· What is Examination?

This is the a lawyer questions the witness. The lawyer who calls the witness to the stand conducts the examination. Questions must be open ended, unless the witness is recognized by the court as a hostile witness, then examination may include leading questions. A leading question is one that suggests to the witness the answer desired by a questioner or suggests a "yes" or "no" answer: "Will you tell us, please, what happened after you entered the house on the morning of July 5th?" 

· Closing Argument: 

The closing argument is when a lawyer presents a summation of the case. It usually covers the testimony heard, facts from evidence brought before the court, and legal arguments. Unlike the Opening Statement, the lawyer speaks in the past tense (i.e. "as testimony has shown" and "as evidence showed").

Witness’s Roles:

Witnesses must develop clear testimony that is believable. They must be well prepared with answers to any possible questions. Witnesses should discuss the details that will make their characters more credible with their lawyers.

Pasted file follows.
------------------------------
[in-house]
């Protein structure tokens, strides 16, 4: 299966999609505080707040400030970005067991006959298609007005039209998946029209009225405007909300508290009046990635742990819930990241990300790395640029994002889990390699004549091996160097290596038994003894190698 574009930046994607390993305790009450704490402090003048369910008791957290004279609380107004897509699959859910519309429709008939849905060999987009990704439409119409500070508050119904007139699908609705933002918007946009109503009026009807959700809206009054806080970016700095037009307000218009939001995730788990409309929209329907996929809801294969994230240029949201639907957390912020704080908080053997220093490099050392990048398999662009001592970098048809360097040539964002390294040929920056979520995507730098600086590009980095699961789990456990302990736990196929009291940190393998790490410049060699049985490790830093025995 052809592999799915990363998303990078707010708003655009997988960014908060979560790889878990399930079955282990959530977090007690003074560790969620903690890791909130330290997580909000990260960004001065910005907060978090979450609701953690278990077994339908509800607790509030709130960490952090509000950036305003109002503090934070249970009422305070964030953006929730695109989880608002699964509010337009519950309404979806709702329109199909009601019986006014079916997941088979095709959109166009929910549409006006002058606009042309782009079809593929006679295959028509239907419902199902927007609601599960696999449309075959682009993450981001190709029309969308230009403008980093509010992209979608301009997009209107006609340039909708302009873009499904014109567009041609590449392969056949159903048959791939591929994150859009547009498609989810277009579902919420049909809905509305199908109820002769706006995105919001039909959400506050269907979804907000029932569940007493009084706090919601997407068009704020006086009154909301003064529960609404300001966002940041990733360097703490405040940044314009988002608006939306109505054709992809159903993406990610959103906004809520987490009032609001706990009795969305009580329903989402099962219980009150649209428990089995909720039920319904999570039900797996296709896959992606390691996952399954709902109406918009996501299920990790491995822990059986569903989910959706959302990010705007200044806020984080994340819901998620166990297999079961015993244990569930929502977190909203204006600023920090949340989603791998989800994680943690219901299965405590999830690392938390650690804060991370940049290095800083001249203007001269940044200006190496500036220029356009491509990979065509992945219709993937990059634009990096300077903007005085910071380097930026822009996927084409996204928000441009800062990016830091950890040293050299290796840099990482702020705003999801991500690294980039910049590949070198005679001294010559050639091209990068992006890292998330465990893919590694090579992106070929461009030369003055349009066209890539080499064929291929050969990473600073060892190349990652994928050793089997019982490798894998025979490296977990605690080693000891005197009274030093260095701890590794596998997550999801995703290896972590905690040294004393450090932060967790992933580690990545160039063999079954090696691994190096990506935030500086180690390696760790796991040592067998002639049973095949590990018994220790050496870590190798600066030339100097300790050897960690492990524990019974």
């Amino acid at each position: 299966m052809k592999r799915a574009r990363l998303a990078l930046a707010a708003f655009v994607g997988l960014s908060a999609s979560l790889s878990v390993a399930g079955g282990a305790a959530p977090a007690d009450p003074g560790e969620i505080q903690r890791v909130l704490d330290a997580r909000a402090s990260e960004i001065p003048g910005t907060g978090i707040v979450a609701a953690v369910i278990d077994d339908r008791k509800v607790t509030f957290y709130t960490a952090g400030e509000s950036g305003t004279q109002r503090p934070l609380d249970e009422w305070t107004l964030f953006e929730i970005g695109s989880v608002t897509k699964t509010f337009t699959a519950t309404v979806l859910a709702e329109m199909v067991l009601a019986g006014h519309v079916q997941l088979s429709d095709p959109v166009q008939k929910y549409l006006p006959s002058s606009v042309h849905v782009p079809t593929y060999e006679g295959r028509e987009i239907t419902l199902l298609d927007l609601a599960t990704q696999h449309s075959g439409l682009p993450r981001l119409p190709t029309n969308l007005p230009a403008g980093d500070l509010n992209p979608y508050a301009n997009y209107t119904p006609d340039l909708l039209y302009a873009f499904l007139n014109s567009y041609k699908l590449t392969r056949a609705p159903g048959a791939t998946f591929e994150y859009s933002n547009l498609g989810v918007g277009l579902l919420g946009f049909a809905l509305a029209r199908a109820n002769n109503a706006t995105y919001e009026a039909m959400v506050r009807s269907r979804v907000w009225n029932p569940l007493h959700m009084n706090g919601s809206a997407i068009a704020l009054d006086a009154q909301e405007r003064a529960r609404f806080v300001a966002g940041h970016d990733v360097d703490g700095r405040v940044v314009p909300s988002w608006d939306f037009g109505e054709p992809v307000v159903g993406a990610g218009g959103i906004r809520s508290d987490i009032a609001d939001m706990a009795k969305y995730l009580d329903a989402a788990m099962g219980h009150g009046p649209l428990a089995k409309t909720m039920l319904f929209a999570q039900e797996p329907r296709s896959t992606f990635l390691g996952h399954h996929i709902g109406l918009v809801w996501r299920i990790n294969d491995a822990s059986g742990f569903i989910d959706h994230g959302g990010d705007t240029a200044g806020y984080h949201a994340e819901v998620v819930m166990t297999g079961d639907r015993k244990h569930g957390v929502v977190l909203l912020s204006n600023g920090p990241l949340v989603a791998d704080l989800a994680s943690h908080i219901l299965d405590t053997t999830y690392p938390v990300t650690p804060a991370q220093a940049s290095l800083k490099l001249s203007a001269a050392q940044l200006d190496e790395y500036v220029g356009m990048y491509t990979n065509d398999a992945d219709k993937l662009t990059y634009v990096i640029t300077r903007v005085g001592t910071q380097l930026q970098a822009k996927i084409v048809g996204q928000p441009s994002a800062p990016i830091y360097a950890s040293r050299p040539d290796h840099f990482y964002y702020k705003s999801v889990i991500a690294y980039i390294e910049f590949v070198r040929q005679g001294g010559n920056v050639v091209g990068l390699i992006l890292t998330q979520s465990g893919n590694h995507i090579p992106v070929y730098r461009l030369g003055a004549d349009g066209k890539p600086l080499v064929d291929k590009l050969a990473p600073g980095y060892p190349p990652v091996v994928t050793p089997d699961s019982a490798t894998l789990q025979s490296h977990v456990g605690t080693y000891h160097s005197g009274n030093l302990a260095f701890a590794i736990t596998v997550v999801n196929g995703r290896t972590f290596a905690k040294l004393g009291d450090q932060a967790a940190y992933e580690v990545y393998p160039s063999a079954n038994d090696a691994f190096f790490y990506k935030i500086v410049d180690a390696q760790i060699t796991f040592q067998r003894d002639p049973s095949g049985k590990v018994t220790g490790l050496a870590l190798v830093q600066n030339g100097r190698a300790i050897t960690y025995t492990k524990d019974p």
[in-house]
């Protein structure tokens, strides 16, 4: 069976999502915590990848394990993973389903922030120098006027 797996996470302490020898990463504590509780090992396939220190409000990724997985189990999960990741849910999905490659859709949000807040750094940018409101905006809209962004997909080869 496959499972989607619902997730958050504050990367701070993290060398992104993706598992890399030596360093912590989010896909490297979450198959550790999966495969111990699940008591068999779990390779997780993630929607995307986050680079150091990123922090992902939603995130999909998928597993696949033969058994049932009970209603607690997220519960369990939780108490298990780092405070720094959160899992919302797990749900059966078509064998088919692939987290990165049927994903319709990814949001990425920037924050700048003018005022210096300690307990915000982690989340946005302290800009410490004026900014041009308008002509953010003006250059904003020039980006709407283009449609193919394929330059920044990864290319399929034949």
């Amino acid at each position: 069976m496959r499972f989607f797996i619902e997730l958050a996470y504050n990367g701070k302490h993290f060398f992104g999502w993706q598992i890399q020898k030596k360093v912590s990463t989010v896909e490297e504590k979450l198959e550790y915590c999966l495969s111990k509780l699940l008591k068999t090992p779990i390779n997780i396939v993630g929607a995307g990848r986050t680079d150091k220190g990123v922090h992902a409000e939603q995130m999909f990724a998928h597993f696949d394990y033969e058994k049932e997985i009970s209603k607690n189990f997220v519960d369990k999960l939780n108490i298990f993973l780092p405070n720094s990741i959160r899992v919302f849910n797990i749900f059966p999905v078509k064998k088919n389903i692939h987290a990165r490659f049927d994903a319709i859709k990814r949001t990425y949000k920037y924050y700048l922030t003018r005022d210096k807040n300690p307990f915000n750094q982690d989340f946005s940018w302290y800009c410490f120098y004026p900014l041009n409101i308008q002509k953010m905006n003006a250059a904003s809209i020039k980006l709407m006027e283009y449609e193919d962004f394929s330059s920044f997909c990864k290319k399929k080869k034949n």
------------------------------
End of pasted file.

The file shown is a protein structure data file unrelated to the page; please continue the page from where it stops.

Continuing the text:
Stage Four:

Your group is now ready to present its mock trial before the class. Students who are not involved in the trial will serve as the jury. Each presentation should be approximately 60 minutes. Remember to dress appropriately for your part in the trial and to observe proper court etiquette at all times


This activity will be evaluated on your process work and on the performance itself.


· Conferences with individual students to ensure that they are on task and heading in the right direction
· Peer evaluation and feedback on performances during the presentation
· Performance assessment rubrics for process work and student presentations
· Informal teacher observation


· Students who feel uncomfortable presenting in public can be given a role that requires less dialogue (e.g. research assistant)
· Students who would benefit from enrichment can be assigned one of the lawyer or major witness roles.
Canadian Human Rights Tribunal Simulation (Student Instructions)


Appendix A: Useful Resources for Human Rights Tribunal

Internment of Japanese Canadians:

Supporting documents for this Learning Tool

File type File size Action
CHRT_Rules_of_Procedure-Regles_de_procedure_du_TCDP.pdf PDF 293 KB Download

Supporting documents for this Learning Tool